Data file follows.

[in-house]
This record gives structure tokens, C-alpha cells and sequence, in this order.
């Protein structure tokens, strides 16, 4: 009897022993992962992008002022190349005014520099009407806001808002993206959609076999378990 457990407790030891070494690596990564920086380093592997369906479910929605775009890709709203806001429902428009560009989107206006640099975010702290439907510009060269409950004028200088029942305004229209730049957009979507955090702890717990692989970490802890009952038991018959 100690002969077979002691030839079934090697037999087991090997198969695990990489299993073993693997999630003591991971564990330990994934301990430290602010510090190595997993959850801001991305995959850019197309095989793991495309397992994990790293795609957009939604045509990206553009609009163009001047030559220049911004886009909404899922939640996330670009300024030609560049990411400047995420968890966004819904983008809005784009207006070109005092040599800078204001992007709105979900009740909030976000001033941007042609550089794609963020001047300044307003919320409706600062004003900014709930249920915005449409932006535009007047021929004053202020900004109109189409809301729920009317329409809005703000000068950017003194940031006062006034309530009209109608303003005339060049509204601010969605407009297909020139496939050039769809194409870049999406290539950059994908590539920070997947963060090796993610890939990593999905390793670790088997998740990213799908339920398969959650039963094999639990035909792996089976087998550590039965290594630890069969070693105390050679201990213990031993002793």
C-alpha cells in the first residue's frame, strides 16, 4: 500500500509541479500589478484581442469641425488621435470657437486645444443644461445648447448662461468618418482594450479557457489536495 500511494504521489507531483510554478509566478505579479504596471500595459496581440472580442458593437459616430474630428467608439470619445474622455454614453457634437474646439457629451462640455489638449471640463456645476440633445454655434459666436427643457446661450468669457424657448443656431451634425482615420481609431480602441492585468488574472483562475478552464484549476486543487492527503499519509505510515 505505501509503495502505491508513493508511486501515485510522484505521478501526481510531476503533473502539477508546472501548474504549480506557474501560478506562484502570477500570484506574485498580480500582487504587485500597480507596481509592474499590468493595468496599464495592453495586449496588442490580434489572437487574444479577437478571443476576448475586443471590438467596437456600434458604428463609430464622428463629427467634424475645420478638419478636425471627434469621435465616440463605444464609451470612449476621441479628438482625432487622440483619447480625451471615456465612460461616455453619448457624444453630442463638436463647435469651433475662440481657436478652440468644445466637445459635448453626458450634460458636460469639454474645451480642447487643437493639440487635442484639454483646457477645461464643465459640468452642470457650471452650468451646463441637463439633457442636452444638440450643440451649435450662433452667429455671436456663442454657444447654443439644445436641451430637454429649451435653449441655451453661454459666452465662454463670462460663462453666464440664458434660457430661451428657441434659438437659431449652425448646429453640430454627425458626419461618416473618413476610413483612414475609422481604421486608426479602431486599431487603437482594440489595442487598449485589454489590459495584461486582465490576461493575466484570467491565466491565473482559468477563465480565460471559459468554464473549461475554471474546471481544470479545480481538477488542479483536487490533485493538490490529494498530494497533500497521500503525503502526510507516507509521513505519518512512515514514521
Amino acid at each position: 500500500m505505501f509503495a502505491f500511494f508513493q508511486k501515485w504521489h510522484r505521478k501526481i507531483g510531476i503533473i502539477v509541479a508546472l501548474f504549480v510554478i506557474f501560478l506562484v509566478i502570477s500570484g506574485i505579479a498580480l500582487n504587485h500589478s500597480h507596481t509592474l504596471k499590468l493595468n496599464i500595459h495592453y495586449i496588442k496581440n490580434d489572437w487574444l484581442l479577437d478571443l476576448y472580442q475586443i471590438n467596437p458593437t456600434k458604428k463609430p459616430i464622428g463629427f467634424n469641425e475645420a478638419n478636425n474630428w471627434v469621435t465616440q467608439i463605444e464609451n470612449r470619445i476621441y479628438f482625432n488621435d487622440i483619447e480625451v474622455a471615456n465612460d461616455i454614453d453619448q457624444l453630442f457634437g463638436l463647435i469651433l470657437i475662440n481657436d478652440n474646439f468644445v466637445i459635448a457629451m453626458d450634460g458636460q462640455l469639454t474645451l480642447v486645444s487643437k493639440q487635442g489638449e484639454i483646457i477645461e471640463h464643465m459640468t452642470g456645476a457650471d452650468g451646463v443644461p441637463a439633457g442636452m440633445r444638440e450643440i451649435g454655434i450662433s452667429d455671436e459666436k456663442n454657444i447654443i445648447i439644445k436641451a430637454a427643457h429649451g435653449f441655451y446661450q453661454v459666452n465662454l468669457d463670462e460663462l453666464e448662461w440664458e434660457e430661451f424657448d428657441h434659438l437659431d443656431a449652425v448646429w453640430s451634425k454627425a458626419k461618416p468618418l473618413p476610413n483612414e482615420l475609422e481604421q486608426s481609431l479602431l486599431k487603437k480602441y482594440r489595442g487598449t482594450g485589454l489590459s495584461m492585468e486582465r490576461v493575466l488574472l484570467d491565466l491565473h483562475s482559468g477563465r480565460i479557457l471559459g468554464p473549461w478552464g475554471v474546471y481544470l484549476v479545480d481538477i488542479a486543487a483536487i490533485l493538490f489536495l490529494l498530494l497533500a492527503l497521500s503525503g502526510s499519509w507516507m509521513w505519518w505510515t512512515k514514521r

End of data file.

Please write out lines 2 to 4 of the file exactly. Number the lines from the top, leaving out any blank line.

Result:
This record gives structure tokens, C-alpha cells and sequence, in this order.
């Protein structure tokens, strides 16, 4: 009897022993992962992008002022190349005014520099009407806001808002993206959609076999378990 457990407790030891070494690596990564920086380093592997369906479910929605775009890709709203806001429902428009560009989107206006640099975010702290439907510009060269409950004028200088029942305004229209730049957009979507955090702890717990692989970490802890009952038991018959 100690002969077979002691030839079934090697037999087991090997198969695990990489299993073993693997999630003591991971564990330990994934301990430290602010510090190595997993959850801001991305995959850019197309095989793991495309397992994990790293795609957009939604045509990206553009609009163009001047030559220049911004886009909404899922939640996330670009300024030609560049990411400047995420968890966004819904983008809005784009207006070109005092040599800078204001992007709105979900009740909030976000001033941007042609550089794609963020001047300044307003919320409706600062004003900014709930249920915005449409932006535009007047021929004053202020900004109109189409809301729920009317329409809005703000000068950017003194940031006062006034309530009209109608303003005339060049509204601010969605407009297909020139496939050039769809194409870049999406290539950059994908590539920070997947963060090796993610890939990593999905390793670790088997998740990213799908339920398969959650039963094999639990035909792996089976087998550590039965290594630890069969070693105390050679201990213990031993002793």
C-alpha cells in the first residue's frame, strides 16, 4: 500500500509541479500589478484581442469641425488621435470657437486645444443644461445648447448662461468618418482594450479557457489536495 500511494504521489507531483510554478509566478505579479504596471500595459496581440472580442458593437459616430474630428467608439470619445474622455454614453457634437474646439457629451462640455489638449471640463456645476440633445454655434459666436427643457446661450468669457424657448443656431451634425482615420481609431480602441492585468488574472483562475478552464484549476486543487492527503499519509505510515 505505501509503495502505491508513493508511486501515485510522484505521478501526481510531476503533473502539477508546472501548474504549480506557474501560478506562484502570477500570484506574485498580480500582487504587485500597480507596481509592474499590468493595468496599464495592453495586449496588442490580434489572437487574444479577437478571443476576448475586443471590438467596437456600434458604428463609430464622428463629427467634424475645420478638419478636425471627434469621435465616440463605444464609451470612449476621441479628438482625432487622440483619447480625451471615456465612460461616455453619448457624444453630442463638436463647435469651433475662440481657436478652440468644445466637445459635448453626458450634460458636460469639454474645451480642447487643437493639440487635442484639454483646457477645461464643465459640468452642470457650471452650468451646463441637463439633457442636452444638440450643440451649435450662433452667429455671436456663442454657444447654443439644445436641451430637454429649451435653449441655451453661454459666452465662454463670462460663462453666464440664458434660457430661451428657441434659438437659431449652425448646429453640430454627425458626419461618416473618413476610413483612414475609422481604421486608426479602431486599431487603437482594440489595442487598449485589454489590459495584461486582465490576461493575466484570467491565466491565473482559468477563465480565460471559459468554464473549461475554471474546471481544470479545480481538477488542479483536487490533485493538490490529494498530494497533500497521500503525503502526510507516507509521513505519518512512515514514521